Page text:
Monday, January 14, 2013

Demo Part 1: The Ossifibulous Bracelet

In following along with my process for creating this bangle you may decide that it is too work intensive and that it would be easier to just cut out a black circle, cover it with faux bone slices and be done with it. My goal is to make a piece of art that looks like it could be the real thing and that would be unique. A second bangle would appear related, but would not be able to duplicate this one exactly. I also want these to be high quality, sturdy and solid, even though they are relatively thin, so this is an opportunity to show you how I reinforce the strength of thin bracelets. I also must admit that I love the process. If you ever get the chance, read "Mastery" by George Leonard. To master something you have to fall in love with the doing; in other words, the journey is the joy, the destination being  merely the beginning of the next journey.

Randomness is difficult to achieve. Our culture defines perfection as something flawless, and rewards us accordingly. However, as I've said before, perfection doesn't interest me, so I work hard to create flawed, uneven, irregular, intriguing beauty. It's not easy - sit down with a bowl of bead soup and try to string a totally random necklace. After a few minutes, you'll be looking for shape or size or colour to balance or break up a pattern that is emerging randomly, thus forcing a deliberate pattern. The secret is to limit time. If you don't think you have the time to complete it you'll just do it and not think about it. Or do it while you're engaged in something else, something left brain, like conversation. That helps also. I mention this to explain some of my decisions in the process; they keep me from being a perfectionist.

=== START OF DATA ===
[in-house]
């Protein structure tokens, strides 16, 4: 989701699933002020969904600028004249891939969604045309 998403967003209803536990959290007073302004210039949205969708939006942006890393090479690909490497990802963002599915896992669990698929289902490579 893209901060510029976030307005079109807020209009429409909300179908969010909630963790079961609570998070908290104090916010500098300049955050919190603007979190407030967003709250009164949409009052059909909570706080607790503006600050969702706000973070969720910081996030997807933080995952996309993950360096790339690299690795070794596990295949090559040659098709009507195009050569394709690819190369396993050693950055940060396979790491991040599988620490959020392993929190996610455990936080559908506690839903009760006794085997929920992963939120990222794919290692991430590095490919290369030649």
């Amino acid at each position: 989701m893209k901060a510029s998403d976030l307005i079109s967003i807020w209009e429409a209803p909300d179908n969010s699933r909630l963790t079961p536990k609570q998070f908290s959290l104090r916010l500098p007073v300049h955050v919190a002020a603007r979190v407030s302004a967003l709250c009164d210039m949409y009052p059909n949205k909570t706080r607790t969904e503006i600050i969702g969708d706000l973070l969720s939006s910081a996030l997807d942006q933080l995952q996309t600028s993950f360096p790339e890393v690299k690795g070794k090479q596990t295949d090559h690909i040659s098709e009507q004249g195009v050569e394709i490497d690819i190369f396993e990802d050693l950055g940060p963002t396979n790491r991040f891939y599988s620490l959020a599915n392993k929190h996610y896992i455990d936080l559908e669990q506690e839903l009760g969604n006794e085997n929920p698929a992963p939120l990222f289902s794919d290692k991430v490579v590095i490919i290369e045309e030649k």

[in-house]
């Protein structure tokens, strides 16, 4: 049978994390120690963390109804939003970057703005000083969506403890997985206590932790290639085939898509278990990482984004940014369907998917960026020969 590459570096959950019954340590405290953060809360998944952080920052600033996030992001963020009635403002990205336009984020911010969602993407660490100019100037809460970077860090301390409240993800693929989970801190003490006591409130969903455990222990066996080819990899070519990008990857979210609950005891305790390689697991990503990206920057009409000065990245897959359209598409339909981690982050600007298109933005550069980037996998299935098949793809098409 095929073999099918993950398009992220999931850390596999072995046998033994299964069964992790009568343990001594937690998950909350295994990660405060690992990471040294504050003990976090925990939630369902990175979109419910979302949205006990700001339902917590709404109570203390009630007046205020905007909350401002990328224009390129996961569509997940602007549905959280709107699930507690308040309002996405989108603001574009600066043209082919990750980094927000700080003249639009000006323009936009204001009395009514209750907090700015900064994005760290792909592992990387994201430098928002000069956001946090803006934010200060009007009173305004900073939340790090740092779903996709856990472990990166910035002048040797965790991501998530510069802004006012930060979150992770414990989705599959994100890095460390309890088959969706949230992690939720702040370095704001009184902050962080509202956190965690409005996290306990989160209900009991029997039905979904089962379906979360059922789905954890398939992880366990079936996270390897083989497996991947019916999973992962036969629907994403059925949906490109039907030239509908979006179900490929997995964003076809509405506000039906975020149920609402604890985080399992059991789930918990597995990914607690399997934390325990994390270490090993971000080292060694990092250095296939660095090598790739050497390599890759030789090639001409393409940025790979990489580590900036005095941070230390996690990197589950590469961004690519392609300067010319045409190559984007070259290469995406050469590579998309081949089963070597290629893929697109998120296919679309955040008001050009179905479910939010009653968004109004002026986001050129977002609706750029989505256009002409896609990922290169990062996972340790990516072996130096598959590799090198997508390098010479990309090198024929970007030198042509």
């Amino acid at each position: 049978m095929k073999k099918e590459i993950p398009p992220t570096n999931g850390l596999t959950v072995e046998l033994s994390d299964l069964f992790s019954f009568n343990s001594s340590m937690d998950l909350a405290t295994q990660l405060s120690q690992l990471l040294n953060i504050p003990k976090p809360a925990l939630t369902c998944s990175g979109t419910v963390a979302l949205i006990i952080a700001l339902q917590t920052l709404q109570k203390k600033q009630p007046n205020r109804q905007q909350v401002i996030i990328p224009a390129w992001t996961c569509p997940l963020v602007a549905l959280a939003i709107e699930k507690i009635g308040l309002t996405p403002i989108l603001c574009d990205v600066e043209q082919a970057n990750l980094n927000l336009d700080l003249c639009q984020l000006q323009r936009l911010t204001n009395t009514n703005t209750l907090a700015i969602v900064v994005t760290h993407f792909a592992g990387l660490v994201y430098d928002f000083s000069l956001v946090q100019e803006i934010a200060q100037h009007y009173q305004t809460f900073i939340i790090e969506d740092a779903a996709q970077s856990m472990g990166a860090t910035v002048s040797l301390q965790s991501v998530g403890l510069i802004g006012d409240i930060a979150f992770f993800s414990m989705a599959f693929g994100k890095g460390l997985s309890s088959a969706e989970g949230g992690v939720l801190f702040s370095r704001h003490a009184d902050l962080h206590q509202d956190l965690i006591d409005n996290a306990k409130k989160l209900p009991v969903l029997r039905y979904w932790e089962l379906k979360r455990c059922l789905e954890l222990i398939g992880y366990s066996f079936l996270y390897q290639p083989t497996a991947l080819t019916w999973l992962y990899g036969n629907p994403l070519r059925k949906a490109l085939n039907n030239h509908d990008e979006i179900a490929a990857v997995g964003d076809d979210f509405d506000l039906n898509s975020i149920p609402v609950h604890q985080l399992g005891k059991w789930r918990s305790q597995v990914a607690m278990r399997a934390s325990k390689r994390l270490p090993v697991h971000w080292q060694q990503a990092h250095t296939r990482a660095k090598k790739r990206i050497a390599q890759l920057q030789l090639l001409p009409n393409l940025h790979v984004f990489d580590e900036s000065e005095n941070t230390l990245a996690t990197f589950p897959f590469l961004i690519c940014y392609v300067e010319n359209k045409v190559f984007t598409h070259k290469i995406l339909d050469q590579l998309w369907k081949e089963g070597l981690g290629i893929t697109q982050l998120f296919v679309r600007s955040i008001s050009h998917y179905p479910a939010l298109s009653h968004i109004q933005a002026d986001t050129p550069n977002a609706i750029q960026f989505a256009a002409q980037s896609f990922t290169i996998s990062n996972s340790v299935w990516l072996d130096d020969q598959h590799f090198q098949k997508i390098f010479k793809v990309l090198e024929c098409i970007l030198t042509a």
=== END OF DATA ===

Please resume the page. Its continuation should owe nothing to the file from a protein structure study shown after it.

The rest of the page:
The Process:
re-inforcement template
Draw out your bracelet on paper. Measure and draw the wrist opening, leaving a little bit of room for wrapping faux bone slices around the inside edge. Within that shape, draw the paper reinforcement slightly inside the outer edge and slightly inside the inner, wrist edge. Trace that reinforcement shape and cut it out. Use it as a pattern for drawing two reinforcement shapes onto heavier paper (I use manila file folders). Cut these two out but leave the wrist hole intact until after the next step.

wrist template

Draw the actual wrist hole (don't have it perfectly tight at this point because you still need a bit of room inside to wrap the faux bone around) within the inner circle and draw two registration marks across all three circles. This will help you line up your reinforcement template to see where you will cut out the wrist hole. You'll see what I do with this later on. Cut out the reinforcement template, leaving the inner circle with the thin strip around it. Cut off that thin strip and discard. Label the front of one wrist hole template (you only need one of these) and the two reinforcement templates.